Reply To: Videos On Writing & Self-Publishing and My Posts On Writing

#656504

Dreams of Tanelorn
Participant

Hi everybody. 🙂

I am “Dreams of Tanelorn”.

I just wanted to make it clear that because of the recent update to the forum software, all of my old posts and all the topics I made have been mistakenly attributed to a member called “maxiuomc48”, that member is not me.

So the list of videos in the very first post was put together by me.

And more importantly, the article/post titled “HOW TO WRITE A SHORT STORY OR NOVEL
OR THE DIFFERFENCE BETWEEN A SHORT STORY AND A NOVEL” in the second post was written by me as well.

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HOW TO WRITE A SHORT STORY OR NOVEL

OR THE DIFFERFENCE BETWEEN A SHORT STORY AND A NOVEL

by Dreams of Tanelorn

I remember reading an article by author Orson Scott Card about short story writing that I liked very much.

The article was in a Writer’s Digest anthology of writing advice. It has been a long time since I read the article so I may not get all the details correct.

Orson Scott Card wrote a short story and used one of his friends as a beta reader (test audience). His friend said the story was too long. I think “too long” is code for too boring.

Orson Scott Card rewrote the story and then once again let his friend read it. His friend said that the story was much shorter and if I remember correctly the friend liked the second version. Orson’s second version was actually longer in word count than the first version.

I can’t remember everything that Orson Scott Card said in the article, but I remember him saying a lot of events happened in the first version and that version covered a large segment of time in the main character’s life. And the second version actually had less happening and covered a shorter period in the main character’s life.

So here is my take away from the article.

Concentrate on one event and style the prose and dialogue for maximum characterization; and when you go for an “emotion evoke” you have to “write for maximum effect” as in try to evoke strong emotions from the reader.

“Emotion evoke” is my short hand for evoking an emotion from the reader. I just coined the phrase “emotion evoke” so remember you heard it here first!. 🙂

I call carefully choosing your words and situations for evoking deep emotions from the reader “writing for effect” or “writing for maximum effect”.

I just coined the phrases “writing for effect” and “writing for maximum effect” so again remember you heard them here first!. 🙂

The more disparate (not desperate) events you put in a short story, the more it reads like “history”, instead of reading like a “story”.

And since short stories are…well, short, you need to efficiently write the prose and dialogue by carefully choosing each word.

This advice also applies to longer works like novellas and novels, but with a longer work, you have more room for words and can be more relaxed about carefully choosing each word to maximize the efficiency of the writing for characterization and “emotion evokes”.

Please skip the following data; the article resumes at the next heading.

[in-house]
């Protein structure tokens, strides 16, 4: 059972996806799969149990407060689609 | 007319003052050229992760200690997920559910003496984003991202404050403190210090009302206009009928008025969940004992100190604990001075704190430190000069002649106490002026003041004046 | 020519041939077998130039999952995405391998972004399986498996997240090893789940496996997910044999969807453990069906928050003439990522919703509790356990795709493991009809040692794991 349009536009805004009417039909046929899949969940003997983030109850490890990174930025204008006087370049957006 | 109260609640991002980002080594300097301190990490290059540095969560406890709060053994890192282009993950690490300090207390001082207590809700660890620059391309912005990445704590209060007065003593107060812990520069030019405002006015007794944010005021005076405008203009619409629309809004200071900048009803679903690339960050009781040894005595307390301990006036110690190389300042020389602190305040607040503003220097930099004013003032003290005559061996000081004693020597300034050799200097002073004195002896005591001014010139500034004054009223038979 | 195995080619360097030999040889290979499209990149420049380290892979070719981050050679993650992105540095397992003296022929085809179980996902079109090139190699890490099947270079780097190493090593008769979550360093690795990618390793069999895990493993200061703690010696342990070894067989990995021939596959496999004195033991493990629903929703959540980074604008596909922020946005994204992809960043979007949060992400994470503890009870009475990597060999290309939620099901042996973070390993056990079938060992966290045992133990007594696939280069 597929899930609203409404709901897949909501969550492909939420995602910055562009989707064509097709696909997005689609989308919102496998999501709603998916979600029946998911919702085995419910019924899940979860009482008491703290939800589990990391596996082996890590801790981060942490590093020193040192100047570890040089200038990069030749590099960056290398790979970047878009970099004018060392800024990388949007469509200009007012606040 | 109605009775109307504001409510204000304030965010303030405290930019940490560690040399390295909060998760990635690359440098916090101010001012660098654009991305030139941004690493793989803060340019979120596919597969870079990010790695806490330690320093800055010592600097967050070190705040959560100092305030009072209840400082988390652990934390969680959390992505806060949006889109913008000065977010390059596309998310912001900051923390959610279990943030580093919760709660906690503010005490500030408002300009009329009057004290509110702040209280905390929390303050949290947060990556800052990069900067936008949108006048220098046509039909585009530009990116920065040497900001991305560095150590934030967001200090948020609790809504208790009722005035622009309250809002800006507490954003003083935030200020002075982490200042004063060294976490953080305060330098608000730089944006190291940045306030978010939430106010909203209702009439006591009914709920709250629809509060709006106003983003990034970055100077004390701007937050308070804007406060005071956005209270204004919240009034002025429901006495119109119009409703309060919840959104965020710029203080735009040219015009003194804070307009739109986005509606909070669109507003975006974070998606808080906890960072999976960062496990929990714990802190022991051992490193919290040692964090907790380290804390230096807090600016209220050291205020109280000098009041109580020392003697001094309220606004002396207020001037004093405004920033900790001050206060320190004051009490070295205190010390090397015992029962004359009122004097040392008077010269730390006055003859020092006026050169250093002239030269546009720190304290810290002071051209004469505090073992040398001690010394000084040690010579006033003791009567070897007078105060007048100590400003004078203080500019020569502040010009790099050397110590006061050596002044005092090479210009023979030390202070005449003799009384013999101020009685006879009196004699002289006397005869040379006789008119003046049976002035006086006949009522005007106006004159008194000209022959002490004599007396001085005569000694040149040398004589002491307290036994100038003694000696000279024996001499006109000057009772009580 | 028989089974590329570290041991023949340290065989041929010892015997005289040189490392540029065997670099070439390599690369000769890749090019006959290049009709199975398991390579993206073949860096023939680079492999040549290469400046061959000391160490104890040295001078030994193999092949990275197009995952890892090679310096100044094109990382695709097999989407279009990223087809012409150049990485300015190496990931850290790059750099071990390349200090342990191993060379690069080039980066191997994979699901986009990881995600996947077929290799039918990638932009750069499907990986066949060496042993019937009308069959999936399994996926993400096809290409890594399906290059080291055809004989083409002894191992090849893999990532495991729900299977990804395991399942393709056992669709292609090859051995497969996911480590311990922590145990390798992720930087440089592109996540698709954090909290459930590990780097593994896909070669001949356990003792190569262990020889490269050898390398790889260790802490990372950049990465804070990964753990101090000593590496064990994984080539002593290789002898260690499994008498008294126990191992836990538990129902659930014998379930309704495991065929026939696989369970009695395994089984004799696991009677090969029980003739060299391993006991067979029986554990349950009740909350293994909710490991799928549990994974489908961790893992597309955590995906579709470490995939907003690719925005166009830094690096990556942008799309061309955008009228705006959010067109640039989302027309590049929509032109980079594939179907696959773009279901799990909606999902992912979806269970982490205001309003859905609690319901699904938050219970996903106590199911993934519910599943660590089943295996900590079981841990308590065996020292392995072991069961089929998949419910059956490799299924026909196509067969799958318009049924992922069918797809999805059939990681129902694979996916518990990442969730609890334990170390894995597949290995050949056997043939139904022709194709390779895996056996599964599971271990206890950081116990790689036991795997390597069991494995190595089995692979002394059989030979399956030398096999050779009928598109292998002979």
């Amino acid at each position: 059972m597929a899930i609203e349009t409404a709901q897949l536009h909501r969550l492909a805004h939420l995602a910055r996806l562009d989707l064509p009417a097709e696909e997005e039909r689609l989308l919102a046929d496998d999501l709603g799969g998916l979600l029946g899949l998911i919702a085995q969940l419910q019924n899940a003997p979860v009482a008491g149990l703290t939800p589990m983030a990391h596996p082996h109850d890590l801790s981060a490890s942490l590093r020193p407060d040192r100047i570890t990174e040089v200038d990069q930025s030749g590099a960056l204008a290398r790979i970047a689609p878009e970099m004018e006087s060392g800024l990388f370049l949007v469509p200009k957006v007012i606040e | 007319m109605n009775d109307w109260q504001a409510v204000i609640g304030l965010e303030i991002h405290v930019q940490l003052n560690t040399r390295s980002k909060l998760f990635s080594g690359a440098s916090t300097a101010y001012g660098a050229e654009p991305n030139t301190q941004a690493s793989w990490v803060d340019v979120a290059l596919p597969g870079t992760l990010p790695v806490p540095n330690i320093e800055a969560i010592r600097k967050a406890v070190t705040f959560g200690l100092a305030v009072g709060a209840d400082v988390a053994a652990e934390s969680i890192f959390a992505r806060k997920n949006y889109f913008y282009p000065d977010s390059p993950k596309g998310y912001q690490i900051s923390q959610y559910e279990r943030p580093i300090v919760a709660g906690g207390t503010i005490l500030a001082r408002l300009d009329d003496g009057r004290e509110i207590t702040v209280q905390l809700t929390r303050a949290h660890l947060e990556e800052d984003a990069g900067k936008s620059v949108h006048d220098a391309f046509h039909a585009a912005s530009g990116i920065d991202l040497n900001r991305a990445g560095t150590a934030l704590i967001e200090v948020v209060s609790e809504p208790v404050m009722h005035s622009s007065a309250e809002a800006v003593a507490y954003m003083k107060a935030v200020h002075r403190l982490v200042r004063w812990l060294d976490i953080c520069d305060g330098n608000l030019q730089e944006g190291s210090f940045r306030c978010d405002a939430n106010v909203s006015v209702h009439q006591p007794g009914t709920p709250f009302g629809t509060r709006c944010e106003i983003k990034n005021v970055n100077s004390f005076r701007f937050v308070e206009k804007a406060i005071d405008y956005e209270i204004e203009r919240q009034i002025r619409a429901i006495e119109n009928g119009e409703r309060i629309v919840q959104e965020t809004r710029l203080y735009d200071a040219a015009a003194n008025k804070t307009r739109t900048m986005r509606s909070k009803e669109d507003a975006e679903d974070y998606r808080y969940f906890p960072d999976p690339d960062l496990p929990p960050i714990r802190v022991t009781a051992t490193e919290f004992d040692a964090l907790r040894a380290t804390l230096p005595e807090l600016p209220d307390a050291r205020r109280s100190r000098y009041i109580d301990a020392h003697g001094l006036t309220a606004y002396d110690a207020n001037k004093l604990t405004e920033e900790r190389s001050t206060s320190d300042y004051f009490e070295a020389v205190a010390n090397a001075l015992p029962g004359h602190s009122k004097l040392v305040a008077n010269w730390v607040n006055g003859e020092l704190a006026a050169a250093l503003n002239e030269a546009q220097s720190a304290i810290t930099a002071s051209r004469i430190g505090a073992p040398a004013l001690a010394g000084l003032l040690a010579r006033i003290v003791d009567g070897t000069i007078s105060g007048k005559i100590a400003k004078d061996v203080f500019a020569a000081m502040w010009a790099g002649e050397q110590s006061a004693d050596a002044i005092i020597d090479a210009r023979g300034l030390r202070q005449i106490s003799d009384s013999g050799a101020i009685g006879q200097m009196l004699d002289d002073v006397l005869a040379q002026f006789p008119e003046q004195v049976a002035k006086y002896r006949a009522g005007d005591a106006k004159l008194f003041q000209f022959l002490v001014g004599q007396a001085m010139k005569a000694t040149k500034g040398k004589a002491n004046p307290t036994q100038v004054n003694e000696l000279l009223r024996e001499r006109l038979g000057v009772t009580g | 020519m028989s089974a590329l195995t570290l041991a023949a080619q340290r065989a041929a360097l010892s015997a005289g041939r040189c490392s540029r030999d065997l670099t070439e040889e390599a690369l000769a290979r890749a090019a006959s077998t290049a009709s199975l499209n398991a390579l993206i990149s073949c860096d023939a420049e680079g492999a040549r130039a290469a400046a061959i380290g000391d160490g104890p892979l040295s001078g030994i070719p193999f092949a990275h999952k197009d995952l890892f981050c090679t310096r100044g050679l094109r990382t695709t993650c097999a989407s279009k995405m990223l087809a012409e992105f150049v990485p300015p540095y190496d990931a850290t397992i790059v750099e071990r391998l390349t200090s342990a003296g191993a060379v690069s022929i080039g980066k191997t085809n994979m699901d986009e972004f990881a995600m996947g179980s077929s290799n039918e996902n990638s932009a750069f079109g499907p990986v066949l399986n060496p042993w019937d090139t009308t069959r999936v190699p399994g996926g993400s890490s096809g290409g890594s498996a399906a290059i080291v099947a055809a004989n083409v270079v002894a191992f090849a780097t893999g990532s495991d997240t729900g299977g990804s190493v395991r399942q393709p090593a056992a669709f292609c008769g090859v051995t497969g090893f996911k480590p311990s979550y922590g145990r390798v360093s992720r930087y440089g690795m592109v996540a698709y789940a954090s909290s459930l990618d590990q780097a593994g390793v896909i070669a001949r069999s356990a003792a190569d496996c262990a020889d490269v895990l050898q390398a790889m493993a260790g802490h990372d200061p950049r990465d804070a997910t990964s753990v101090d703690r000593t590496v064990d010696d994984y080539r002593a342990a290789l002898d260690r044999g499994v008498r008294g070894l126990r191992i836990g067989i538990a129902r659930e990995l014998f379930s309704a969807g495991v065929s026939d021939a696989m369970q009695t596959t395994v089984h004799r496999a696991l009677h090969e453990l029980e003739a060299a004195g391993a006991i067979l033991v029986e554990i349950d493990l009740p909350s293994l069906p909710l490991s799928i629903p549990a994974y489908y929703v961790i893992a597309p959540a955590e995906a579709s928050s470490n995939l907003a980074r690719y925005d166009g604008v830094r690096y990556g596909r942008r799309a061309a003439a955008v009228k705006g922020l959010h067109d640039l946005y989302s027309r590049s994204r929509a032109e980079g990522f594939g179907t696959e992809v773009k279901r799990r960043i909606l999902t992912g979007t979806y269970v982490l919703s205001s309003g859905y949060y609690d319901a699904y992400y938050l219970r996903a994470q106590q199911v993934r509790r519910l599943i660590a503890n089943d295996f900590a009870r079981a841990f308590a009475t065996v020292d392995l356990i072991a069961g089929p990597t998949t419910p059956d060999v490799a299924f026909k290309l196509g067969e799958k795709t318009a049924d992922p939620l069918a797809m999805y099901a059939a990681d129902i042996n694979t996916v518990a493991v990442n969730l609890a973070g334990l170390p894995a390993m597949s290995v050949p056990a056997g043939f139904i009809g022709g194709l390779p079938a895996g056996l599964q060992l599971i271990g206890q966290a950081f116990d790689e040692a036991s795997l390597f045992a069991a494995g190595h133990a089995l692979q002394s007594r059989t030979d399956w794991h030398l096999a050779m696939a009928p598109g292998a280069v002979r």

So concentrate on:
1.) One event that is central to the story.
2.) Characterization.
3.) Try to evoke strong emotions from the reader.
4.) Many short stories are also more than just stories, and send subtle messages by using symbolism and themes.
5.) Short stories are also likely to have plot twists or even just a simple unexpected turn of events at the end.
6.) Short stories usually have fewer characters than a novel.
7.) Short stories usually have fewer subplots than a novel, or the short stories will have no subplot at all.

All of the above can also be used for novellas and novels, but as stated earlier, there is more room in a novella and a novel due to the longer word count in each form, so efficient use of space isn’t as crucial as it is in a short story.

Story structures that work for novels, will also work for short stories, and vice versa.

Both short stories and novels will have a beginning, a middle, and an end.

Author John D. Brown uses PSR instead of beginning, middle, and end.

PSR stands for: Presentation of a problem, Struggle, and Resolution.

The beginning is the presentation of a problem or conflict. (inciting incident or call to adventure)
The middle is the struggle to solve the problem or conflict. (rising action)
The end is the resolution to the problem or conflict. (climax and denouement)

There are different ways to approach writing a short story or novel.

I would start by brain storming a character and a setting or world.
For example, let’s say the character is an elf. The elf lives in a fantasy world filled with magic and strange creatures.

Then I would start forming the plot by figuring out the end of the story.
For example, let’s say the end of the story is the elf defeats a powerful dark magician.

Then I would figure out the beginning of the plot.
For example, let’s say the dark magician wants to take over and become the ruler of the elf’s city, so now the elf must stop the dark magician somehow.

Then I would use any of the various story structures to fill in the plot points in the middle.
Or I would just fill in the middle by “writing by the seat of my pants” (pantsing), meaning I just sit down and make up the middle of the story as I go along.

Phrases I coined:
“emotion evoke”
“write for effect”
“writing for effect”
“write for maximum effect”
“writing for maximum effect”

Always remember, when you go for an “emotion evoke”, you have to “write for effect”.
🙂